How do you manage cold hands?

Somehow, this week’s story time post ended up being linked to leafleting. Again. It’s almost like I don’t do anything else with my time. Maybe its because most worthwhile stories take place beyond the four walls of our comfort zone. And if I’m not working or studying in clinic, work hours are usually spent promoting our services to the general public. Hence the common factor: leafleting. Though a case of significant sunburn may have been the problem last time, today I’m going to relay how I was struck with a completely opposite issue this time around; the cold!

Before I start on the weather, I’d just like to point out that distributing leaflets in person is waaaay more intense than shoving slipping them through letter boxes. Obviously, when handing them out to those passing by, one is bound to encounter many more eyeballs and end up interacting with people rather than suspicious felines and guard dogs. Despite the lack of stairs strenuous activity and the relatively close rest room facilities, I think I might prefer door-to-door leafleting over doing so face-to-face. This preference could be related to impatience or introversion. Knowing me, it’s probably both.

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For those who may be wondering, the partially visible word close to the top of the leaflet is pain.

Standing in our mutually decided locations, me and the Giant – yes, he was with me again – were exposed to all sorts of people. From students alighting at the nearest bus-stop to local business employees whose faces would soon become all too familiar. From shoppers laden with bags and those casually breezing through the area to mothers walking with buggies and little old ladies pushing quaint little trolleys. We had an equally wide range of reactions to our leaflets – or perhaps to our distribution techniques – that seemed to switch between interested, potential patients and those who cheerfully but politely rejected our leaflets to pedestrians who grudgingly accepted them or else stared sideways at me as though I had insulted their existence simply by smiling at them. I had one fellow avoid my extended leaflet as though touching it would give him the plague! I wonder what that was about? Perhaps he suffered from mysophobia. I think that’s how it’s spelt? Hmm …

So we stood on either side of the road, not quite opposite each other, to inflict our leaflets on as many unsuspecting people as possible. It was a sunny but slightly chilly day – typical British weather – before the sun had reached its highest point in the vaguely grey sky. Meaning that it was in a perfect position to cast a shadow on one side of the road even as it illuminated the other. That plus my lack of road choosing skill dictated which side I ended up working on. If you’ve read the post about my last leafleting adventure, it might be easy to guess which one. In the shade, on a cold UK day, I waited for people to pass by so that I could offer them the chance to relieve their individual pains.

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It might be physically harder but door to door leafleting seems to have less of a psychological impact. In my humble opinion.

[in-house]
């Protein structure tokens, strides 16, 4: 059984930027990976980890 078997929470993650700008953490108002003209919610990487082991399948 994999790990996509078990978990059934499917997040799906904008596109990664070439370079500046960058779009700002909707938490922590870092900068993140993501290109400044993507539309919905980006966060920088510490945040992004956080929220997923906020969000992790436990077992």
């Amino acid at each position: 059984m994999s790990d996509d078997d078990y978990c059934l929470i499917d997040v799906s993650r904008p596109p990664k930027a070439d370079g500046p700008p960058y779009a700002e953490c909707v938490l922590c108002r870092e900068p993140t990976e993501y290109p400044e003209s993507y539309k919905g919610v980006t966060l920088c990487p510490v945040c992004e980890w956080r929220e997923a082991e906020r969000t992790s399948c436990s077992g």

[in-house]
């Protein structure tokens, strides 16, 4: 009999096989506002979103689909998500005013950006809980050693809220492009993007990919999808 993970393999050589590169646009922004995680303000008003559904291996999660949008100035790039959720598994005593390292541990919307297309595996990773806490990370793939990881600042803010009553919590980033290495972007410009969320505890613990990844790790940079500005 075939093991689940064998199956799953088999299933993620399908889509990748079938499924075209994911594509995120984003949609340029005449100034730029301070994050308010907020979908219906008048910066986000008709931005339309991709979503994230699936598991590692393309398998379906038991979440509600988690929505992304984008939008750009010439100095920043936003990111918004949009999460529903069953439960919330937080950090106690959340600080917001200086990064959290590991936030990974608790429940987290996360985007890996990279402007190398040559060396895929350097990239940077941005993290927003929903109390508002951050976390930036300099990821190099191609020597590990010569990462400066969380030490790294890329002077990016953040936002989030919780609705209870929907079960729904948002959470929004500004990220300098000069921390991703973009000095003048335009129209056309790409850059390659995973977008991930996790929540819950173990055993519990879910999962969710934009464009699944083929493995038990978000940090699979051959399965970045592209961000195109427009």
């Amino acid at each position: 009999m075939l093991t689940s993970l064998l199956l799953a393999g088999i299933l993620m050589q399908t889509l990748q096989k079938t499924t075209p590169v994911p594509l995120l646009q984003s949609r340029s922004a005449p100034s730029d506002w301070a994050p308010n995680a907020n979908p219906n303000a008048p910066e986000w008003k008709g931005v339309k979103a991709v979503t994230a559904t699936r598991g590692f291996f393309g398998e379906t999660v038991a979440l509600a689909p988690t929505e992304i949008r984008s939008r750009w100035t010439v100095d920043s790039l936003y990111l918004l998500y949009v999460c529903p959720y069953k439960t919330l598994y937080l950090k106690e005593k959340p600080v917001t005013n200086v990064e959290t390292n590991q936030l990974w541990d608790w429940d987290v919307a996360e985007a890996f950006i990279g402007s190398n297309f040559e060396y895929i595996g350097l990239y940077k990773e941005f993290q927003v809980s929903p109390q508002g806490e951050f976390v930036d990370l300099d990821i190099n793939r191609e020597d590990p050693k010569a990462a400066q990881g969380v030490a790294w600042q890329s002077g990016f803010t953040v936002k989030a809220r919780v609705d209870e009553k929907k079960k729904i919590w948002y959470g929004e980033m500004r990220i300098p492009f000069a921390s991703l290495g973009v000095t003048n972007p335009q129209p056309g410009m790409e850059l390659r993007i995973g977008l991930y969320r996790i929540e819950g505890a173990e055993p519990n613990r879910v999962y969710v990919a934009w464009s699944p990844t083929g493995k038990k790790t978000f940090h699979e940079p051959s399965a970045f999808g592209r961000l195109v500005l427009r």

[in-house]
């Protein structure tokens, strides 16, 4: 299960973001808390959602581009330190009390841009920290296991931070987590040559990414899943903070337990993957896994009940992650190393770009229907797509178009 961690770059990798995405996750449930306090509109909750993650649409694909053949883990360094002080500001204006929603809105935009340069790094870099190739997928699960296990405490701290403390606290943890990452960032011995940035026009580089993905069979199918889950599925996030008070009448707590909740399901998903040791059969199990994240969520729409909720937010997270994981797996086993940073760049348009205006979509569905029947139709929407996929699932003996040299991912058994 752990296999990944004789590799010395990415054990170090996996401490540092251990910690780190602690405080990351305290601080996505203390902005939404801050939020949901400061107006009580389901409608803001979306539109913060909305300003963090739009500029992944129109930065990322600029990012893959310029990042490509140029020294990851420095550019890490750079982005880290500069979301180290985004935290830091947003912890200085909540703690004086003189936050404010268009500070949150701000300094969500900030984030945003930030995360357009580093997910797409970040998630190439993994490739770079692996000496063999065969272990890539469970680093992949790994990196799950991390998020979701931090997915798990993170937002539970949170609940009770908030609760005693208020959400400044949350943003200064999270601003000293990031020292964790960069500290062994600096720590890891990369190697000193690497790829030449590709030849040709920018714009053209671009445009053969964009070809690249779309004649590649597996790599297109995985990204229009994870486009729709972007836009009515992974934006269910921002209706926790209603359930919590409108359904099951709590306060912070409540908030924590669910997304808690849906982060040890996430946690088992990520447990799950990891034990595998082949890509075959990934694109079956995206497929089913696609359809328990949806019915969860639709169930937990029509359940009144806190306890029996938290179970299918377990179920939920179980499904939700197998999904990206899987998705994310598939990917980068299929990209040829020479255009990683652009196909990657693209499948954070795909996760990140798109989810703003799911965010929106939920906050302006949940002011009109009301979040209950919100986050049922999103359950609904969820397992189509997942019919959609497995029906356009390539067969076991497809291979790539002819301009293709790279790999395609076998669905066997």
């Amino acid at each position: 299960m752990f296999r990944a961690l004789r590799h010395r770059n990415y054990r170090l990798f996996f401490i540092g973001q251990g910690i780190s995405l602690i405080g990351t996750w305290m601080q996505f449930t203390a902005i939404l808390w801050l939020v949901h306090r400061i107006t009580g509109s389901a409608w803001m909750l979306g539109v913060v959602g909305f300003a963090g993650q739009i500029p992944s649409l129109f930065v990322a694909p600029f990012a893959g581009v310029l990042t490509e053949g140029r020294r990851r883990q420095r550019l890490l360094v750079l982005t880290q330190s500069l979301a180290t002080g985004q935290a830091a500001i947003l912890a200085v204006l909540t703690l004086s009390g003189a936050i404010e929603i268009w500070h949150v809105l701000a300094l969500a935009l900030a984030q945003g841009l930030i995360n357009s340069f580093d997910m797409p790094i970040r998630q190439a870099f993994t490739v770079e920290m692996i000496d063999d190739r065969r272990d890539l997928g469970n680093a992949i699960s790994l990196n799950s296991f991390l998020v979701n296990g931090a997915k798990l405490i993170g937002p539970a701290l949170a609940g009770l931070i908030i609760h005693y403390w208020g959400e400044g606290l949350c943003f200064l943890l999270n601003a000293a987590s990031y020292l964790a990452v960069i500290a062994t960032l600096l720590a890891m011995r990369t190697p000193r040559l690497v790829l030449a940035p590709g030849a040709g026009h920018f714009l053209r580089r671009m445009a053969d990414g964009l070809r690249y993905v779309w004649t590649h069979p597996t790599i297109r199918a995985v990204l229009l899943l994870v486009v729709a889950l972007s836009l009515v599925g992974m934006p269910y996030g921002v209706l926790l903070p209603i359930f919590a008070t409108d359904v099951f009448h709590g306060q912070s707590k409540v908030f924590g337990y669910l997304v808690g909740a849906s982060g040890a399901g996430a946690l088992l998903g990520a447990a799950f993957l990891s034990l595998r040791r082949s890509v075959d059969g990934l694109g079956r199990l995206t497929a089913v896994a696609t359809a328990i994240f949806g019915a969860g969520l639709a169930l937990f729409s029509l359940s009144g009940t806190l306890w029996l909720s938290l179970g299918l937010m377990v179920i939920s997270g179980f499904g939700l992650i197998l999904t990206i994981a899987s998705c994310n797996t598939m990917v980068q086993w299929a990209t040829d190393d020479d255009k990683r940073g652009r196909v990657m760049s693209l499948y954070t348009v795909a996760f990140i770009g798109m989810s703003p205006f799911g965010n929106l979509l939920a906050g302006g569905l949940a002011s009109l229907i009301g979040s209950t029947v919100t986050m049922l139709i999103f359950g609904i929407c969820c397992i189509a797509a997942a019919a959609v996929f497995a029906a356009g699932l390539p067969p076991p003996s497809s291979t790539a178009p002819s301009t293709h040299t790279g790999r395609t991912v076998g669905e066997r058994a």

Though I should have expected it, after being in the same spot for hours, I was surprised when I shifted the bunch of firm rectangular papers to my left hand and found the fingers of my right stiff and distantly painful. Unlike those belonging to my other hand, which had been kept busy arranging leaflets into sets of five – so that it was easier to track how many I had distributed – the fingers of my right hand had remained in a fixed position. When I tried to bend them, it was as though they were moving in slow motion. Suddenly, I had an idea of the suffering that my arthritic patients endured daily, though I’m sure that my pain was nothing in comparison to theirs.

To remedy the state of my dysfunctional fingers, I wriggled them around, opening and closing them continuously in the hope that doing so would restore the flow of blood to each one. As you can probably imagine, there’s only so much of that you can do in the middle of a bustling street without seriously scaring off future patients. I also tried to hold my outstretched hands beneath the shafts of sunlight surrounding the patch of shade I was standing in, when there were less people around to walk into them. Again, the duration of such behaviour – and its mild effect on my flesh – was limited for obvious reasons. Though there are many places allocated for praying, footpaths are generally not considered one of them. In short, I froze until we returned to the clinic.

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Yes. Those are rain drops. Good thing our leaflets are made of tougher stuff, eh?

All of which has lead me to ask: How do you deal with hands stiffened by the cold or by being inactive? Do you have any issues with your blood circulation? What would you have done in my place? I’d honestly love to know. I mean, one can never predict when this kind of information could come in handy, right? Something I had to learn the hard way, it seems :-p. If you have any tips, please leave them in the comments and maybe save a life. Or – to be less dramatic – a hand, at the very least.

Don’t forget to like this post for more stories, follow me if you want to keep up to date with the rest of my blog content and share this link so that others can benefit – or just have a quiet laugh – the same way that you just did. Thanks for reading!

With Introverted Interest

SB

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